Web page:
Get A Quote

HomeNewsCDC Recommends Spring Booster for Over 65s

CDC Recommends Spring Booster for Over 65s


On Wednesday, a notable advisory panel guiding the Centers for Disease Control and Prevention (CDC) issued a consequential recommendation concerning Covid-19 vaccines. Their counsel emphasizes the importance of administering an additional vaccine dose to individuals aged 65 and above specifically during the spring season.


CDC Director Mandy Cohen has thrown her weight behind this recommendation, aligning the United States with Canada and the United Kingdom's proactive measures. Both nations have initiated plans to roll out booster shots this spring, with a focus on safeguarding high-risk individuals from severe Covid-19 illness.


As we prepare for the third consecutive year of administering spring boosters, it underscores the relentless transmission of the SARS-CoV-2 virus throughout the year. In contrast to seasonal viruses such as influenza and RSV, which tend to diminish during late spring and summer, the spread of Covid continues to pose significant challenges. This persistence highlights the importance of ongoing vigilance and vaccination efforts to mitigate the impact of the virus on public health.


CDC Briefing Highlights Covid Impact and Recommendations


In a recent briefing to members of the Advisory Committee on Immunization Practices, CDC experts highlighted the enduring impact of Covid. Despite a surge during the holiday season, Covid-related hospitalizations still average around 20,000 weekly, with approximately 2,000 deaths attributed to the disease each week. Megan Wallace, a respected CDC vaccine expert, revealed that new Covid hospitalizations have consistently exceeded 6,000 per week over the past year.


Wallace highlighted that the demographic most commonly hospitalized due to Covid comprises individuals aged 65 and above, while those aged 75 and older are at the highest risk of succumbing to the infection. Shockingly, CDC data reveals that just approximately 40% of individuals in the 65 and older age bracket have received the vaccine for the 2023-2024 period.


After a resounding 11 to 1 vote, with one abstention, the committee has greenlit a recommendation aimed at individuals aged 65 and older who have previously received a Covid vaccine for the 2023-2024 period. This guidance advises opting for a second shot during the forthcoming spring season, provided a minimum of four months has passed since their initial vaccination.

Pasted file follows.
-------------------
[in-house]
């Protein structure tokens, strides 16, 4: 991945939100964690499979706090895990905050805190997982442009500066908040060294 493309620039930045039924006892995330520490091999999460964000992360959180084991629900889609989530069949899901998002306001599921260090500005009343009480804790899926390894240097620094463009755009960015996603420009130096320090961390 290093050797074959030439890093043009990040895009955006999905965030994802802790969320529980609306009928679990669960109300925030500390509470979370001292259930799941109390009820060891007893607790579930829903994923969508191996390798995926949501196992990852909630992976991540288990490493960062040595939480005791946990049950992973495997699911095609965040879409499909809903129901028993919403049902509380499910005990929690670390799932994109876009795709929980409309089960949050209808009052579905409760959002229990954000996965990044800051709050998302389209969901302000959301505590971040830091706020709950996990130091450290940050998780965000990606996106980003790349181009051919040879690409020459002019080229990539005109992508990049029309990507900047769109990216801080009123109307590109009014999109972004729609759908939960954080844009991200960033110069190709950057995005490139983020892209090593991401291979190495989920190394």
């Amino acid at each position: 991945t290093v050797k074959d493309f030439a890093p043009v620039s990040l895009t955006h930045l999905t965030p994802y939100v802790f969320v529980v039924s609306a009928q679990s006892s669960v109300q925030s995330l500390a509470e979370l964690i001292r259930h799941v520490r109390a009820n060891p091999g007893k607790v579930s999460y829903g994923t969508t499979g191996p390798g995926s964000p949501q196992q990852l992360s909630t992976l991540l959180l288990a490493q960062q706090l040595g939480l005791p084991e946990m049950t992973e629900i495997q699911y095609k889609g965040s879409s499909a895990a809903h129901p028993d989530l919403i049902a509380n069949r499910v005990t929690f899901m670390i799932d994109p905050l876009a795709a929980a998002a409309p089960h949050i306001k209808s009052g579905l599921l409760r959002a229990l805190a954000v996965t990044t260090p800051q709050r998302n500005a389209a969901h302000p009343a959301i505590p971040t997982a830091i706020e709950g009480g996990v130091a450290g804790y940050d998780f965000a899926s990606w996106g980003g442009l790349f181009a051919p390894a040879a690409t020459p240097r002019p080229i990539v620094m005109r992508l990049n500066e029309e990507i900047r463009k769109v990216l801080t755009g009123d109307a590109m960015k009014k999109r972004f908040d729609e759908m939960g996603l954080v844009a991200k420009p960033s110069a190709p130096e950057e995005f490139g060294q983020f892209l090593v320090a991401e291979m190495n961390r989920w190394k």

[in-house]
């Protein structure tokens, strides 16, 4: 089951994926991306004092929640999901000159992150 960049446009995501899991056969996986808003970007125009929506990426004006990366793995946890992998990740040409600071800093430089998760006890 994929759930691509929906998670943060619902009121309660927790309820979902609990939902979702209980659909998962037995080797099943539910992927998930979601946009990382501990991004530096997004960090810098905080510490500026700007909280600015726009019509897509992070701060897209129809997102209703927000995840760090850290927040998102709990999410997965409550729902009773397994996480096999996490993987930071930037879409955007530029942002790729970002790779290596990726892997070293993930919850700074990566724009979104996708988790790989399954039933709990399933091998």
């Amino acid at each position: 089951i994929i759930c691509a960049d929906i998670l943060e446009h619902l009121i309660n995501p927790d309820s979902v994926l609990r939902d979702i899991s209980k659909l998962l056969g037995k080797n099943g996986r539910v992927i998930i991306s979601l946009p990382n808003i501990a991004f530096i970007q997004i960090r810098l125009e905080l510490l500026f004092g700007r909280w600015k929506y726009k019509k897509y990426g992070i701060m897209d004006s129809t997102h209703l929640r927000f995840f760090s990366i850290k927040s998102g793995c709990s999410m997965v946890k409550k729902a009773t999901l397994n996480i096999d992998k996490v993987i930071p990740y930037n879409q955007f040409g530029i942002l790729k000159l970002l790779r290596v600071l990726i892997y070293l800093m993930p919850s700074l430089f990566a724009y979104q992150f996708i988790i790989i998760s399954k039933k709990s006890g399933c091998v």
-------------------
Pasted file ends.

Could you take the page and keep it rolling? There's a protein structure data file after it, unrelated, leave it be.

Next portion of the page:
COVID Booster Dose Recommendations and Discussions by ACIP


Thanks to a prior committee directive from last fall, individuals classified as moderately or severely immunocompromised now have the opportunity to receive multiple booster doses within a single year. For those in this category, a mandatory waiting period of two months between doses is prescribed, with any further doses administered post-consultation with a healthcare provider.


Initially, there were indications that the committee might stipulate a mandatory consultation with a healthcare provider for individuals aged 65 and older seeking an additional Covid shot. The proposed language of the initial voting question suggested that those interested in an extra dose "may" receive one. Such a recommendation, known as a permissive recommendation, requires approval from a healthcare provider.


However, committee members voiced concerns, advocating for an unequivocal recommendation—asserting that individuals aged 65 and older should receive another shot this spring—which would be clearer for both healthcare providers and vaccine recipients. This clarity is especially vital given the increasing number of individuals obtaining Covid shots at pharmacies. Camille Kotton, Clinical Director for Transplant and Immunocompromised Host Infectious Diseases at Massachusetts General Hospital in Boston and an ACIP member, underscored the public's difficulty in interpreting a "may" recommendation.


During the discussion, it became clear that the ACIP's Covid vaccine work group was carefully balancing accessibility for vaccine seekers while avoiding discouraging hesitant individuals. Concerns arose that those who've paused their vaccination efforts, a significant portion of the population, might perceive an additional dose recommendation negatively.


Demetre Daskalakis, Director of the National Center for Immunization and Respiratory Diseases at the CDC, emphasized the accommodating nature of the term "may" for individuals predisposed to vaccination. Nevertheless, he warned against employing overly conclusive language, which might dissuade those who have not yet received the vaccine from doing so.


In the end, the committee leaned towards endorsing a more robust recommendation.


David Kaslow, a representative from the Food and Drug Administration and a temporary voting member, cautioned against postponing the administration of a second dose beyond June. This advice holds especially true considering the potential approval of a new vaccine for the 2024-2025 winter season.

Previous article
Next article